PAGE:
Jul 02 2013

S-Corporation vs. Limited Liability Company

For the small business owner or partnership the purpose of forming either a S-Corporation “S-Corp” or Limited Liability Company “LLC” is to create a barrier of financial protection between the actions of the company and the owners of the company. In doing so if the company gets sued or goes into bankruptcy the owners of the company are not personally liable, or in other words, the owners will not loose any more than what was placed into the company; assuming that there is not a piercing of the corporate veil.

Should I form an S-Corporation?

S-Corporation is designed to be used for small, closely held, corporations that do not intend to have more than 100 shareholders. All existing shareholders must be United States Citizens or permanent residents. S-corporations are only allowed to have one class of stocks, so there is no common and preferred stock just voting and non-voting stock.

S-Corporation is as equally formal as a C-Corporation. They must have a board of directors, hold and record board meetings, as well as record corporate minutes.  Changing a S-Corporation’s structure or making major business decisions requires a board meeting to be held so that board members may vote on the decision at hand. Shareholders that hold a voting stock elect the board members, which then vote on decisions of the corporation.

S-Corporations are known as pass through companies, which means that the profits are passed on to the shareholders though dividends. So the company does not pay taxes on its profits, but the shareholders pay taxes on the company’s profits in their personal income taxes. Conversely this also means that the company’s losses can be passed to its shareholders personal taxes.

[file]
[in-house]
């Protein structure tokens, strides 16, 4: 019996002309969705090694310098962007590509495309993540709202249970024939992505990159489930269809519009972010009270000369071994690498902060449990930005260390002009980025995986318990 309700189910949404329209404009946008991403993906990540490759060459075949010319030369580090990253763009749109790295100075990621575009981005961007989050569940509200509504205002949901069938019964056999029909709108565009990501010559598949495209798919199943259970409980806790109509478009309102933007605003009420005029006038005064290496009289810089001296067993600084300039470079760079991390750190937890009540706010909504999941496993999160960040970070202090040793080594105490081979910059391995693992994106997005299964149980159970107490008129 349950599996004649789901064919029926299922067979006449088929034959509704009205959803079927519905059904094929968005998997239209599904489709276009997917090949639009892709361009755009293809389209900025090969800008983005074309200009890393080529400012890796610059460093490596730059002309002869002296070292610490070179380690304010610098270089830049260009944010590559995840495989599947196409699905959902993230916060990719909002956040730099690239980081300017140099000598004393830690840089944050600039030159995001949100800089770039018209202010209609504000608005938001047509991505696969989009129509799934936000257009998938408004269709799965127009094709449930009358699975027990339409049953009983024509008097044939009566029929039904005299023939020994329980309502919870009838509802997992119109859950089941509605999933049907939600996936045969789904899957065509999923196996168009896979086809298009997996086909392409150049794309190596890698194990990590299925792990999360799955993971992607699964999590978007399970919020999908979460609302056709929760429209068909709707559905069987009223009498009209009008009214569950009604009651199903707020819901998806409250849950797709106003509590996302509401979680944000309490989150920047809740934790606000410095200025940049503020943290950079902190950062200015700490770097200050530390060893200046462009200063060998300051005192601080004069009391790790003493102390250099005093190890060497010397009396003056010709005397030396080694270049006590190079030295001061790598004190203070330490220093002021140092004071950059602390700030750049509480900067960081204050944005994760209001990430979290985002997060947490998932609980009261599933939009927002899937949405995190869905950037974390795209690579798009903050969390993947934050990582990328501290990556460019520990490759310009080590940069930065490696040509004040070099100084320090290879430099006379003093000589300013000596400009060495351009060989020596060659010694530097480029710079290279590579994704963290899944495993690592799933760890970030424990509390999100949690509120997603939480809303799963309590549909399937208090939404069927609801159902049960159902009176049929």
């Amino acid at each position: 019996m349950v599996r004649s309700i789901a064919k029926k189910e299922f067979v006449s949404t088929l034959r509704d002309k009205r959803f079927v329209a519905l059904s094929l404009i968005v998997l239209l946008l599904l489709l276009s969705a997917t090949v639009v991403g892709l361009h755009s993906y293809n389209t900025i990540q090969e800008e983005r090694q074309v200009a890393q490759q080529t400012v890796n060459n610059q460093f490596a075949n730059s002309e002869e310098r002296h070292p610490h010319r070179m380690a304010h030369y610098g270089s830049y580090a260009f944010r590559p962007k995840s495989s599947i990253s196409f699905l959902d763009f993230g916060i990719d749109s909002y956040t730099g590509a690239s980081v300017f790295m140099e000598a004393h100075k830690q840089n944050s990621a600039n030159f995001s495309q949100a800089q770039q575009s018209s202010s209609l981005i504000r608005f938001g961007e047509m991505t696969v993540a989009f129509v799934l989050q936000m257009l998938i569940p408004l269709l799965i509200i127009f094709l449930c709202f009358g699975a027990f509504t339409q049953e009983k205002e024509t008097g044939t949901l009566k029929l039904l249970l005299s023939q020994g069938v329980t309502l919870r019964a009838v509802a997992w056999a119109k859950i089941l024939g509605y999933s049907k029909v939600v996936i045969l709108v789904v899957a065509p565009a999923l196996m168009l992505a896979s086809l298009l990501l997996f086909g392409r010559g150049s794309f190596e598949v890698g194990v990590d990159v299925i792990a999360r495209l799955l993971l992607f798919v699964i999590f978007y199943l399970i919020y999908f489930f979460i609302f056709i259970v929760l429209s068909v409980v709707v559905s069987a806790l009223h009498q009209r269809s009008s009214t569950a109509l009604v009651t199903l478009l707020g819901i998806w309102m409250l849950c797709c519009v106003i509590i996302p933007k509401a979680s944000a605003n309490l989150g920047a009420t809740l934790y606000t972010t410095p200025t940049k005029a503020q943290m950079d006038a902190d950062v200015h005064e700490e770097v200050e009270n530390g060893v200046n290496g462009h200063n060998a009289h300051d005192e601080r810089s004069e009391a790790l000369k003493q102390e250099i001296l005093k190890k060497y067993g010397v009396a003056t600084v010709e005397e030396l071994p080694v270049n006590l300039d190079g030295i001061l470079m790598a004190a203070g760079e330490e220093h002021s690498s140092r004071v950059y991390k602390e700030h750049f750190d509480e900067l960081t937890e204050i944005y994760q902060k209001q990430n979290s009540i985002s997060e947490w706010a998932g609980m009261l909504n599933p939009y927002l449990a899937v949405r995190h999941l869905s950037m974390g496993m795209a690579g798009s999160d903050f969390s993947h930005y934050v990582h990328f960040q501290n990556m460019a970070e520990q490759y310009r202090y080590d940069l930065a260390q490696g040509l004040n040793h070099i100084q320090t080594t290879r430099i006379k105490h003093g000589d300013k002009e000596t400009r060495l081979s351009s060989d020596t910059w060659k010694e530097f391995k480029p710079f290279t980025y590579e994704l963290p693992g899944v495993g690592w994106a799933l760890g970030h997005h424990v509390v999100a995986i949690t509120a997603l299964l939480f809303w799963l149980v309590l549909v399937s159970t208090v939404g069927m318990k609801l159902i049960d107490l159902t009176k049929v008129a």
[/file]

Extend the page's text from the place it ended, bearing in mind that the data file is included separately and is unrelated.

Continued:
S-Corporations and LLCs both require that funds be kept separate from those of the members or shareholders in order to receive the legal protection of being a S-corporation or LLC.

Should I form an LLC?

LLCs are created for the purpose of protecting it members. Members are the owners of the LLC and are typically share equal ownership in the LLC, unless apportioned other wise. The idea that members of a LLC are equal owners does not mean that each member must receive equal portions of the profit. For example, if one member does most of the work while the other member is primarily acting as an investor, then allocation of the profits could be 75% for the working member and 25% for the investing member. This type of decision should be agreed upon by both parties. This varies from a S-corporation in that shareholders own a percentage of the company based on the amount of shares they own and how many shares are outstanding.

Typically each member shares in the day-to-day responsibility of running the business; this is called a Member-managed LLC. Another option form of an LLC is a Manager-managed LLC. A Member-managed LLC is when a manager is chosen to manage the company. This option is often used when there are many members and it is not feasible to have all of the members attempting to manage the day-to-day operations or when an LLC might have passive investors as members. When choosing a Member-managed LLC it must be clearly stated in the formation, as well as it’s a good idea to write out the powers and obligations that the Managing member will have.

LLCs are considered to be much less formal than S-Corps because there is not a separate level of management. This separate level of management, in an s-corp., can add to many more costs such as legal fees, board member costs, filing of the corporate minutes, etc. Most small businesses simply do not need a separate level of management. Since a LLC is not as formal its structure can be changed at any time, whereas an S-Corp. must have a formal board meeting in order to change its structure.

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